Mobile  |  About us  |  Photos  |  Videos  |  Subscriptions  |  RSS Feeds  |  Today's Paper  |  Classifieds  |  Contact Us
The Daily Star
WEDNESDAY, 23 APR 2014
11:38 PM Beirut time
Weather    
Beirut
22 °C
Blom Index
BLOM
1,214.01down
International
Follow this story Print RSS Feed ePaper share this
India successfully launches cutting-edge cryogenic rocket
Agence France Presse
(FILES) This handout photograph released by the Indian Space Research Organisation (ISRO) on November 6, 2013, shows the PSLV-C25 rocket carrying the Mars Orbiter Spacecraft blasting off from the launch pad at Sriharikota on November 5, 2013. AFP PHOTO / ISRO
(FILES) This handout photograph released by the Indian Space Research Organisation (ISRO) on November 6, 2013, shows the PSLV-C25 rocket carrying the Mars Orbiter Spacecraft blasting off from the launch pad at Sriharikota on November 5, 2013. AFP PHOTO / ISRO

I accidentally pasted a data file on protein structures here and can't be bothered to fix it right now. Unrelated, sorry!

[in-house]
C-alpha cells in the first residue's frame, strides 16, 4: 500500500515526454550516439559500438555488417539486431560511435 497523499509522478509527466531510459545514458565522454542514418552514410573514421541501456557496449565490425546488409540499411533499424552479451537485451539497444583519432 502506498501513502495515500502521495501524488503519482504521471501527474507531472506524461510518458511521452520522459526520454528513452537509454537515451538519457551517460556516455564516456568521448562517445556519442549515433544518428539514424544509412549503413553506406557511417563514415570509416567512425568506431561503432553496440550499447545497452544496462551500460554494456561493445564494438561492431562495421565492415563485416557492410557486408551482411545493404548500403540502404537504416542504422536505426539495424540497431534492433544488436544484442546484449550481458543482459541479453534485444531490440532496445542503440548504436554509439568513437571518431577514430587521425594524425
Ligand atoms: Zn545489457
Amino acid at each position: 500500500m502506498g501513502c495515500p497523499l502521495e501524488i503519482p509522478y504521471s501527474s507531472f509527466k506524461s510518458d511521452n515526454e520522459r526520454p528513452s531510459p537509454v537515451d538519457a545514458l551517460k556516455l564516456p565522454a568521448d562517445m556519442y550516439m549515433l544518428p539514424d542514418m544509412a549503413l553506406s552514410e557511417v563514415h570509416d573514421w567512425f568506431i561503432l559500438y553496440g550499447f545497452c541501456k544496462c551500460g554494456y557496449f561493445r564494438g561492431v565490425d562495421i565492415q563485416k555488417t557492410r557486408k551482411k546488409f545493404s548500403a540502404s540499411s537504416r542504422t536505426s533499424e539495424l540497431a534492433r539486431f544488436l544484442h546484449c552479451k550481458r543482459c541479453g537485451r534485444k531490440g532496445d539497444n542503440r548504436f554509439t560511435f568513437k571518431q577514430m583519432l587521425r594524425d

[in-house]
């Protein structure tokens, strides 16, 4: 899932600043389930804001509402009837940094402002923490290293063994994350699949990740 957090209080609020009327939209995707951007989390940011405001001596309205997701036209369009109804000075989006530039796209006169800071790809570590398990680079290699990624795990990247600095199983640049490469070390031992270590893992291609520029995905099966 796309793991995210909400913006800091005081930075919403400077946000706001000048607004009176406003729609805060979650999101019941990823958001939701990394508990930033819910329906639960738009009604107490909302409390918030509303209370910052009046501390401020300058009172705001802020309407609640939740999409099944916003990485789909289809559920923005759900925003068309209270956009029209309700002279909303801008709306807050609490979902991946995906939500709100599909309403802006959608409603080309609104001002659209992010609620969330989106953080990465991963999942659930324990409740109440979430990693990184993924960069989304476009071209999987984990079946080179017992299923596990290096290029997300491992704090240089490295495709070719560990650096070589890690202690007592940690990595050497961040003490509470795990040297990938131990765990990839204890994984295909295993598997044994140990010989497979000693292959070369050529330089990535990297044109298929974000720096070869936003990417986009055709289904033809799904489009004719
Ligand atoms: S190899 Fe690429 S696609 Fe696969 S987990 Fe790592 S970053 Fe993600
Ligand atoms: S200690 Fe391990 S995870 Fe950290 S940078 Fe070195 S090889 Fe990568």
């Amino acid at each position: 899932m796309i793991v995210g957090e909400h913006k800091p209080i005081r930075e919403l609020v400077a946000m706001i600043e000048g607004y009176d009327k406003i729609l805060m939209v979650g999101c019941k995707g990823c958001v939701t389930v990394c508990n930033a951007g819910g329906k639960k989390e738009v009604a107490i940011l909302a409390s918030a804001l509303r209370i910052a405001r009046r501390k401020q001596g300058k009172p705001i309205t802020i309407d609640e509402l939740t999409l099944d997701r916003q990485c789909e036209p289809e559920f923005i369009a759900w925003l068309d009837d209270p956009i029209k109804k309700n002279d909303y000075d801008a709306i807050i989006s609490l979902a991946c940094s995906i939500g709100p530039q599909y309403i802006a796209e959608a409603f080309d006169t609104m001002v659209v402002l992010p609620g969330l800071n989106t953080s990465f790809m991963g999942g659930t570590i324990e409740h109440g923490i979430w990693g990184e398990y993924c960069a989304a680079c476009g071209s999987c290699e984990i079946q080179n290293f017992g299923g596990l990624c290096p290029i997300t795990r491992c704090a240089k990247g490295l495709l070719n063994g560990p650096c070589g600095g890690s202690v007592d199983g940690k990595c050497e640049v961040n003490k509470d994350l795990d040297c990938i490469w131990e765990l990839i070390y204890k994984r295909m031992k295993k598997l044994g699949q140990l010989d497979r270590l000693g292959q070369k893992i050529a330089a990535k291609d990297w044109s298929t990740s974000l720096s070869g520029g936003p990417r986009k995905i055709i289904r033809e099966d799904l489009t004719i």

A+ A-

BANGALORE, India: India on Sunday successfully launched its first rocket using domestically produced booster technology after several previous missions had failed, taking another step forward in its ambitious space program.

The Indian-made cryogenically-powered rocket blasted off from the southern spaceport of Sriharikota as scheduled, as Delhi tries to join an elite club of countries which have mastered the complex technology.

The 415-tonne rocket deployed a two-tonne advanced communications satellite some 17 minutes after blast-off, said Indian Space Research Organisation (ISRO) chairman Dr K. Radhakrishnan.

"I am extremely proud and happy to say that Team ISRO has done it," Radhakrishnan announced at mission control in Andhra Pradesh state, sparking a roar of applause from colleagues.

"Team ISRO and the project directors all have put their heart and soul in making this proud moment for the country," he said.

India has for years been trying to develop its own cryogenic rocket engines that are designed to put heavier satellites into high orbits, about 36,000 kilometres (22,000 miles) from Earth.